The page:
Walking is the oldest and most natural form of physical activity that can be done anywhere, at any time. Fancy equipment is not necessary, injuries are rare, and walking can be sociable and fun! The following page offers some tools, tips, and advice to help people to get started.

Walking Tools

The Universal Design Walkability Audit Tool

The Universal Design Walkability Audit Tool was developed as a collaboration between the National Transport Authority, Age Friendly Ireland, Green-Schools, and the National Disability Authority’s Centre for Excellence in Universal Design. This Audit can be used to capture the existing conditions of a specified walking route in relation to its walkability.

Tips and resources to help plan a walking route

Discovering new walking routes in your local area or perhaps to travel on your route to work or campus can be quite adventurous and help encourage you to walk more throughout your day.

When planning your walking we recommend carrying out some research beforehand to ensure you get the best walking route and experience possible. This will go a long way to ensure walking can be a sustainable mode of transport and enjoyable form of exercise in your daily routine.

We recommend looking into the following:

  • Can you create an interesting walking route around your local area by finding linked pathways or passages between housing estates, local parks, and main roads?
  • Does your local park or sports ground have a walking route or network of paths that can be incorporated into your walking route?
  • Do you live near any roads or laneways that are quiet from traffic and are safe to walk on?
  • Ask people from your local community about their walking routes and perhaps they can share their experience and provide some great local tips.
  • For help in choosing the shortest route from A to B covering most built-up areas, you can use the TFI Journey Planner brought to you by Transport for Ireland.

Slí na Sláinte Walking Routes: There are over 250 Slí na Sláinte walking routes around the country, all waymarked and great for getting out for a sociable walk and talk with family and friends. For more information visit Irish Heart Foundation – Slí na Sláinte Routes.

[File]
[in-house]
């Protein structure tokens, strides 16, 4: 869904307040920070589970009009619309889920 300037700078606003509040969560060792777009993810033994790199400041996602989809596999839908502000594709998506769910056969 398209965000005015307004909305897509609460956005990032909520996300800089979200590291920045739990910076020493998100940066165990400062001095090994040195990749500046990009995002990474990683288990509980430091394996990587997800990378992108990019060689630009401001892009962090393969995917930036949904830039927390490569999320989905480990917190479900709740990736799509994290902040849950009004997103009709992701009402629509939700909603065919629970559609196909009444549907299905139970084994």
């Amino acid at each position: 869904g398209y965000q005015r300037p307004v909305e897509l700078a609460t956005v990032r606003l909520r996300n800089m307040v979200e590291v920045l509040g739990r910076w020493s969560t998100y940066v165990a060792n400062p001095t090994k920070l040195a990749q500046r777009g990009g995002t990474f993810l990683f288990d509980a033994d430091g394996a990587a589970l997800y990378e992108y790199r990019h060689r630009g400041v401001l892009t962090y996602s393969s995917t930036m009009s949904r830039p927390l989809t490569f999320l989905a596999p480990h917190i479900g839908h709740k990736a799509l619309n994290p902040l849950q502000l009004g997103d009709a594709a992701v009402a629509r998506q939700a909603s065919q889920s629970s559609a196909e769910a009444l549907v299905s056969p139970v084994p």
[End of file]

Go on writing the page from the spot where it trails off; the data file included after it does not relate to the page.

National Looped Walks and Forest Trails: There are over 175 National Looped Walks developed throughout Ireland, ranging from short strolls to longer walks. There are also over 250 forest walks developed in forest sites around the country. For more details visit getirelandwalking.iecoillte.ie and irishtrails.ie

For more tools and tips for getting started, looking after your health and keeping safe while walking, you can visit Irish Heart FoundationGet Ireland ActiveGet Ireland Walking and Road Safety Authority.

Walking for Transport

For information on pedestrian safety please refer to the Road Safety Authority.

Walking is not only a leisure activity, as it can also be an effective mode of transport, while still experiencing all the benefits of being active. Walking for transport is a great way to get some fresh air, increase your activity, reduce your carbon footprint, and it is probably quicker than you think! On average, walking one kilometre can take up to 12-15 minutes.

The following journeys can be the best for incorporating walking:

  • Journeys to work or campus – if close enough to where you live. Unlike driving, walking times are very consistent and reliable;
  • On business travel – traffic can be unpredictable at any time of the working day. If you are out and about on business or meetings relatively close to work it can make a lot of sense, and save time, to walk when you can;
  • To a rail station or bus stop;
  • To local shops – for taking “top up” shopping home or even on your lunch break, and you avoid any of the stresses of car parking;
  • To parks or sports facilities – while it is great to get out for some fresh air and exercise, having to drive there can defeat the purpose. Try walking instead – maybe with friends or family, and
  • Visiting friends – instead of driving to the local park or coffee shop – try walking with your friends instead!

Public transport is also a great way to incorporate walking into your journey. The next time you are planning your journey, consider the following to include walking:

  • The distance to the nearest public transport service;
  • Getting off a stop or two earlier and walking the remaining distance;
  • Walking from one transport service to the next when travelling longer distances;
  • Visit Smarter Travel – Public Transport for more information.

In some cases, it is not possible to substitute the private car for an alternative mode of transport. If this is the case, consider the following on your next transport journey to include walking:

  • Park the car at a public transport station or nearby. You can then incorporate more sustainable travel on your journey by using public transport, and then walking the remaining distance;
  • Park the car 2-3 kilometres from your destination and walk the remaining distance and
  • Organise a carpooling system with your colleagues and walk to the designated collection point.

Smarter Travel Step Challenges

The Marchathon and Walktober fun team-based Step Challenges run in March and October, respectively, and are open to staff and students of workplaces and third level campuses who are partners of the Smarter Travel Programme. Teams compete from across the country to place on our Leaderboards. For more information on Walking Challenges please visit www.stepchallenge.ie.